Saturday, January 14, 2012
Second Testimonial - Thank You Bonnie Toews!
This is a very nice testimonial I wanted to share with all of you.
Testimonial for Leslie RaddatzLeslie Raddatz and her father have done something very courageous. They have exposed their frightening world dealing with post-traumatic stress disorder (PTSD) as both father and daughter suffer from the same condition.
Returning soldiers feel shame because they’ve been trained to be tough. They are not cowards. They should be able to overcome this … on their own. They certainly don’t ask for help and let everyone think they are needy. This is why it has been so difficult over the years to get our mentally suffering vets into effective rehabilitation programs for PTSD. Their own military culture shuns them. Veterans Affairs has downplayed the seriousness of PTSD for years by refusing to understand the condition and disallowing veterans’ claims, leaving many to a shiftless, homeless life. Even worse, some in utter despair have committed suicide. Could these tragedies not be overcome if we choose as a society to recognize it and support treatment?
Scientists studying PTSD believe that the brain, when it is subjected to repeated and extended surges of adrenalin, short circuits – like an overloaded socket – or goes into defense mode to protect itself from breakdown. Thus, when episodes are triggered, the brain keeps replaying scenes from the moment the short circuit happened, like a broken record, because it doesn’t know how to repair the fissure in its neural network.
This helps explain why civilians suffer the same “shell-shock” symptoms as soldiers. Trauma that overloads the brain comes in many forms, not just in combat. PTSD is never caused because your character isn’t strong enough. No one knows his or her genetic limitation until it happens, and then it is too late. The only way to circumvent this wall of “silent” suffering is to face it and talk about it with others going through the same horror. Talking about it reduces the fear that you are the only one going insane.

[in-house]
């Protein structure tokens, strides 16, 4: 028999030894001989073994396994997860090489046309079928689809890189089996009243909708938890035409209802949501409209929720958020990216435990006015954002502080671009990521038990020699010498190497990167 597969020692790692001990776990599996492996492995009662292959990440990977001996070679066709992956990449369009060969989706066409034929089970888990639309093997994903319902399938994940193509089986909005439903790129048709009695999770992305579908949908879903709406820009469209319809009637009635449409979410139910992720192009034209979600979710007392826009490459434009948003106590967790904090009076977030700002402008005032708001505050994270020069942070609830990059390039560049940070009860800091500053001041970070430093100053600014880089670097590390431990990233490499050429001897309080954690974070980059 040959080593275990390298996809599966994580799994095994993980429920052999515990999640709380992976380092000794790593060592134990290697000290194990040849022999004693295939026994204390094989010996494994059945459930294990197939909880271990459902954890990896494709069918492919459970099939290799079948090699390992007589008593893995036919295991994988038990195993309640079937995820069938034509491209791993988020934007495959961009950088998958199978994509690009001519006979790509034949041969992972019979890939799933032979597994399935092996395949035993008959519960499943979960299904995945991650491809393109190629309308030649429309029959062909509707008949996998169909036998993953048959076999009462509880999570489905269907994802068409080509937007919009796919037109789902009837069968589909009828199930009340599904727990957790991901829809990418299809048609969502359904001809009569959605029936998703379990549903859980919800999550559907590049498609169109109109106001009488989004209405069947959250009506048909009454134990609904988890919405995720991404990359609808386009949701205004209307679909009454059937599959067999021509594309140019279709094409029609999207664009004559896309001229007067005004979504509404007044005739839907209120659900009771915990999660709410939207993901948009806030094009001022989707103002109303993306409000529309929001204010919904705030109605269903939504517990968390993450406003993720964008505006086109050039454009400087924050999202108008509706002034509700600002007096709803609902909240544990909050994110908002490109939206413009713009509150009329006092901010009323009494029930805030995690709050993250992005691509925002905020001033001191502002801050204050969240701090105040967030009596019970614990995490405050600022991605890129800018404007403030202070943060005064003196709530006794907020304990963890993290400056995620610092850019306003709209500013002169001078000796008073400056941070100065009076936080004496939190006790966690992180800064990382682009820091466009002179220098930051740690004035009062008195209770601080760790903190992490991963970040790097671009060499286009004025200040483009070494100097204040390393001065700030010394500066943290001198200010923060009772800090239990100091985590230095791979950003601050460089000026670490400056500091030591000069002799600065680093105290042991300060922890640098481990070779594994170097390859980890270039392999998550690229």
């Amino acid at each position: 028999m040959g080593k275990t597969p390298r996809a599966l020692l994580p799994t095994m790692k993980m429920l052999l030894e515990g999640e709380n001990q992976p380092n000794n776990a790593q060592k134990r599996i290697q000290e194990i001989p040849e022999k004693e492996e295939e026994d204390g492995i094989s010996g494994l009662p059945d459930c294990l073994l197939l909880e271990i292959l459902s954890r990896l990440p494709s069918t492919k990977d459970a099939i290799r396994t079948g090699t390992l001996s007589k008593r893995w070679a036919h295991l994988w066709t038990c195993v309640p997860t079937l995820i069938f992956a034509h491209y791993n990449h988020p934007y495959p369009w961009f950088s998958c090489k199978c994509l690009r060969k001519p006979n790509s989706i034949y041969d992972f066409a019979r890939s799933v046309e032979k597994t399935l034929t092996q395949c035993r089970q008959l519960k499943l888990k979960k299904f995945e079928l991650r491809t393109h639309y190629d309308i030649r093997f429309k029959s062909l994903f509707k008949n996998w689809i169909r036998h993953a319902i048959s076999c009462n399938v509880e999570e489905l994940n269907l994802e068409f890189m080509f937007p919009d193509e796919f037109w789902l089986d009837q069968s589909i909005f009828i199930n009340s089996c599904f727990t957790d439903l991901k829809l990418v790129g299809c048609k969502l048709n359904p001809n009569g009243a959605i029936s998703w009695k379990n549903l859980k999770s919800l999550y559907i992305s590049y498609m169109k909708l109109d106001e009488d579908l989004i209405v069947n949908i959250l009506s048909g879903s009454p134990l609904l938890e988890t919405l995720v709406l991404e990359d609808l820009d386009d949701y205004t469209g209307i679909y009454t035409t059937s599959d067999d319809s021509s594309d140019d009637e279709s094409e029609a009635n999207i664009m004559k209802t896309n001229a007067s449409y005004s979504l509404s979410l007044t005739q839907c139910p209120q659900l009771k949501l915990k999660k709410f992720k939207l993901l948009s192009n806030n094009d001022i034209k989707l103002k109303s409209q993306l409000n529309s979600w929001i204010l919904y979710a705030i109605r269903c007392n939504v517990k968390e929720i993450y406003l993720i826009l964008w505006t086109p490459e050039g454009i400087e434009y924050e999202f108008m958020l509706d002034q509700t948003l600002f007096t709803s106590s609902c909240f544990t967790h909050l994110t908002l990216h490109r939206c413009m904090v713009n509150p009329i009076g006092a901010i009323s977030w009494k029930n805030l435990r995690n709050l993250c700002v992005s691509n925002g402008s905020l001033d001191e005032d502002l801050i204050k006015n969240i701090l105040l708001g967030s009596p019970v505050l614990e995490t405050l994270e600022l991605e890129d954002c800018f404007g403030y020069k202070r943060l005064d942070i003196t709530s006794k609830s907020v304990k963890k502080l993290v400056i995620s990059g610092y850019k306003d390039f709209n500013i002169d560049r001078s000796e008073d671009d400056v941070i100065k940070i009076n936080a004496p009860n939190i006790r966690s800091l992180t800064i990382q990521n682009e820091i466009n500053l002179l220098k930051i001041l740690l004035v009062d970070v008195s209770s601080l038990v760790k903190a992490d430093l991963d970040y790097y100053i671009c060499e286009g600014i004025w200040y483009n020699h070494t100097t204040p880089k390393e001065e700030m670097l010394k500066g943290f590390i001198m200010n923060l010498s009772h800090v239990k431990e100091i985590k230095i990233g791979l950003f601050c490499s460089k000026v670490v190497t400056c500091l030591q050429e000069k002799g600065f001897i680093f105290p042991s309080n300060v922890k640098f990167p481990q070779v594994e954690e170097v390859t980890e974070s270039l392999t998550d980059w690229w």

In writing her book, Flashbacks in Post Traumatic Stress Disorder: Surviving Through the Flood, Leslie Raddatz pulls us into her world of nightmares and humiliation. It’s not a sob story. It’s straight forward talk. She does not want you the reader to feel sorry for her, or her father. She wants you to understand what it is like to live in their shoes. It’s also to help you see that anyone can suffer from PTSD if put under “breaking-point” conditions. “There but by the grace of God go I!”
By writing about her experiences, Leslie is not just doing an exercise to help her heal. She is inviting her readers to heal with her. She is providing you with an opening conversation with someone you feel may be living with PTSD. She is also sharing the steps she took to find sanity and serenity.
Bonnie Toews, former journalist
Canadian Veterans Advocate http://www.homecomingvets.com